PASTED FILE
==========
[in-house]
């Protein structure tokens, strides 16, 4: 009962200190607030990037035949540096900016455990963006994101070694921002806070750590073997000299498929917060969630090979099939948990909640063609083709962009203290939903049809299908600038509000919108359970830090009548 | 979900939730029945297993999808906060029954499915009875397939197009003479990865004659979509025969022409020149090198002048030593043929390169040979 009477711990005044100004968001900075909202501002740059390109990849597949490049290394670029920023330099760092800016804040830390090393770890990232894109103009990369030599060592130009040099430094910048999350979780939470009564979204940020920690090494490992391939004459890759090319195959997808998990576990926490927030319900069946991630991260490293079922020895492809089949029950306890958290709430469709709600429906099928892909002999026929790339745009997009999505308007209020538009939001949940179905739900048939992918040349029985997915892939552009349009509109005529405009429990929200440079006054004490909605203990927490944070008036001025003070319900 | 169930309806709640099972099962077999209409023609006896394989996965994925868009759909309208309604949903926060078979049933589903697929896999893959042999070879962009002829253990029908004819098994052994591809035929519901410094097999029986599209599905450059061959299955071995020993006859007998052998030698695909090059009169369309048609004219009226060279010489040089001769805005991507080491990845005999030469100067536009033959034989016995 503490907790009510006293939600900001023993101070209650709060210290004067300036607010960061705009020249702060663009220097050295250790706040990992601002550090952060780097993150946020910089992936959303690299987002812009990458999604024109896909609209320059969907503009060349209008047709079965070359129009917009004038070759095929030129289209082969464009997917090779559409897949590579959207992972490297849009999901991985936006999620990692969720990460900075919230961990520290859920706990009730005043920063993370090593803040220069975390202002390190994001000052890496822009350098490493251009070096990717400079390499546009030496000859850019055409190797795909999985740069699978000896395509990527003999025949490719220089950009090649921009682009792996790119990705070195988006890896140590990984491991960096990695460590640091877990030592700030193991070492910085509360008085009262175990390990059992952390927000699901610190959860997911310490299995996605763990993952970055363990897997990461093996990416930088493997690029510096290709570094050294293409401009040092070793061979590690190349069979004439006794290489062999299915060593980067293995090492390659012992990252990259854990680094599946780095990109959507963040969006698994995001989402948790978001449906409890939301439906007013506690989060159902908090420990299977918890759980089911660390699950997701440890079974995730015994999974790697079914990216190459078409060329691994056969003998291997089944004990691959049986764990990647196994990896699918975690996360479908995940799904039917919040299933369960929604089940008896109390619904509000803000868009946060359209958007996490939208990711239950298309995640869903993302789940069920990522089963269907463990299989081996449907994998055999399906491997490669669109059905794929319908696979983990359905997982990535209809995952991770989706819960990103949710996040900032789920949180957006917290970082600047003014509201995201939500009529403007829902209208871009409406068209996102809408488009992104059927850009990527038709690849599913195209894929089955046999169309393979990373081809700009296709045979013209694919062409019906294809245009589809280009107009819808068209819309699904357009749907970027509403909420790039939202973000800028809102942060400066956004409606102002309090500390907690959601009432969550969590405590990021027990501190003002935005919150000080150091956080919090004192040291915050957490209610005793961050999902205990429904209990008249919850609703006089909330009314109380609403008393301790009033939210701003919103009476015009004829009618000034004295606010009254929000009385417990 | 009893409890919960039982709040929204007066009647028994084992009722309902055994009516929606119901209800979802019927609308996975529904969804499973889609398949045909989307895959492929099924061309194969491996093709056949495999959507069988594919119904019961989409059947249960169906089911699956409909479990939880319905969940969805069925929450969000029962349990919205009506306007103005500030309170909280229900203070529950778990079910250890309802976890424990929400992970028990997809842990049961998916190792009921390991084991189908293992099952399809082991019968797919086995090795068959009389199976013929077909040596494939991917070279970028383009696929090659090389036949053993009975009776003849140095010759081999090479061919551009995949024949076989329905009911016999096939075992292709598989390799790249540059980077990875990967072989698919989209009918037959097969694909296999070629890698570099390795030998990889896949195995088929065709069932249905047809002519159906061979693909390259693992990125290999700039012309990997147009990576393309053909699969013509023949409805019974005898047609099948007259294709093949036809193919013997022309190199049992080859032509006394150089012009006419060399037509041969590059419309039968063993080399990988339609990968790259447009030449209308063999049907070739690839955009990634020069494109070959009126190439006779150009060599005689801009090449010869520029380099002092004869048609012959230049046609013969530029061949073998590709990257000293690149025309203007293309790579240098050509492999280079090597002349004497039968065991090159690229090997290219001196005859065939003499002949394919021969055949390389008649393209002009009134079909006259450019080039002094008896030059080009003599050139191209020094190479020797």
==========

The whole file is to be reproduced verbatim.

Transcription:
[in-house]
């Protein structure tokens, strides 16, 4: 009962200190607030990037035949540096900016455990963006994101070694921002806070750590073997000299498929917060969630090979099939948990909640063609083709962009203290939903049809299908600038509000919108359970830090009548 | 979900939730029945297993999808906060029954499915009875397939197009003479990865004659979509025969022409020149090198002048030593043929390169040979 009477711990005044100004968001900075909202501002740059390109990849597949490049290394670029920023330099760092800016804040830390090393770890990232894109103009990369030599060592130009040099430094910048999350979780939470009564979204940020920690090494490992391939004459890759090319195959997808998990576990926490927030319900069946991630991260490293079922020895492809089949029950306890958290709430469709709600429906099928892909002999026929790339745009997009999505308007209020538009939001949940179905739900048939992918040349029985997915892939552009349009509109005529405009429990929200440079006054004490909605203990927490944070008036001025003070319900 | 169930309806709640099972099962077999209409023609006896394989996965994925868009759909309208309604949903926060078979049933589903697929896999893959042999070879962009002829253990029908004819098994052994591809035929519901410094097999029986599209599905450059061959299955071995020993006859007998052998030698695909090059009169369309048609004219009226060279010489040089001769805005991507080491990845005999030469100067536009033959034989016995 503490907790009510006293939600900001023993101070209650709060210290004067300036607010960061705009020249702060663009220097050295250790706040990992601002550090952060780097993150946020910089992936959303690299987002812009990458999604024109896909609209320059969907503009060349209008047709079965070359129009917009004038070759095929030129289209082969464009997917090779559409897949590579959207992972490297849009999901991985936006999620990692969720990460900075919230961990520290859920706990009730005043920063993370090593803040220069975390202002390190994001000052890496822009350098490493251009070096990717400079390499546009030496000859850019055409190797795909999985740069699978000896395509990527003999025949490719220089950009090649921009682009792996790119990705070195988006890896140590990984491991960096990695460590640091877990030592700030193991070492910085509360008085009262175990390990059992952390927000699901610190959860997911310490299995996605763990993952970055363990897997990461093996990416930088493997690029510096290709570094050294293409401009040092070793061979590690190349069979004439006794290489062999299915060593980067293995090492390659012992990252990259854990680094599946780095990109959507963040969006698994995001989402948790978001449906409890939301439906007013506690989060159902908090420990299977918890759980089911660390699950997701440890079974995730015994999974790697079914990216190459078409060329691994056969003998291997089944004990691959049986764990990647196994990896699918975690996360479908995940799904039917919040299933369960929604089940008896109390619904509000803000868009946060359209958007996490939208990711239950298309995640869903993302789940069920990522089963269907463990299989081996449907994998055999399906491997490669669109059905794929319908696979983990359905997982990535209809995952991770989706819960990103949710996040900032789920949180957006917290970082600047003014509201995201939500009529403007829902209208871009409406068209996102809408488009992104059927850009990527038709690849599913195209894929089955046999169309393979990373081809700009296709045979013209694919062409019906294809245009589809280009107009819808068209819309699904357009749907970027509403909420790039939202973000800028809102942060400066956004409606102002309090500390907690959601009432969550969590405590990021027990501190003002935005919150000080150091956080919090004192040291915050957490209610005793961050999902205990429904209990008249919850609703006089909330009314109380609403008393301790009033939210701003919103009476015009004829009618000034004295606010009254929000009385417990 | 009893409890919960039982709040929204007066009647028994084992009722309902055994009516929606119901209800979802019927609308996975529904969804499973889609398949045909989307895959492929099924061309194969491996093709056949495999959507069988594919119904019961989409059947249960169906089911699956409909479990939880319905969940969805069925929450969000029962349990919205009506306007103005500030309170909280229900203070529950778990079910250890309802976890424990929400992970028990997809842990049961998916190792009921390991084991189908293992099952399809082991019968797919086995090795068959009389199976013929077909040596494939991917070279970028383009696929090659090389036949053993009975009776003849140095010759081999090479061919551009995949024949076989329905009911016999096939075992292709598989390799790249540059980077990875990967072989698919989209009918037959097969694909296999070629890698570099390795030998990889896949195995088929065709069932249905047809002519159906061979693909390259693992990125290999700039012309990997147009990576393309053909699969013509023949409805019974005898047609099948007259294709093949036809193919013997022309190199049992080859032509006394150089012009006419060399037509041969590059419309039968063993080399990988339609990968790259447009030449209308063999049907070739690839955009990634020069494109070959009126190439006779150009060599005689801009090449010869520029380099002092004869048609012959230049046609013969530029061949073998590709990257000293690149025309203007293309790579240098050509492999280079090597002349004497039968065991090159690229090997290219001196005859065939003499002949394919021969055949390389008649393209002009009134079909006259450019080039002094008896030059080009003599050139191209020094190479020797």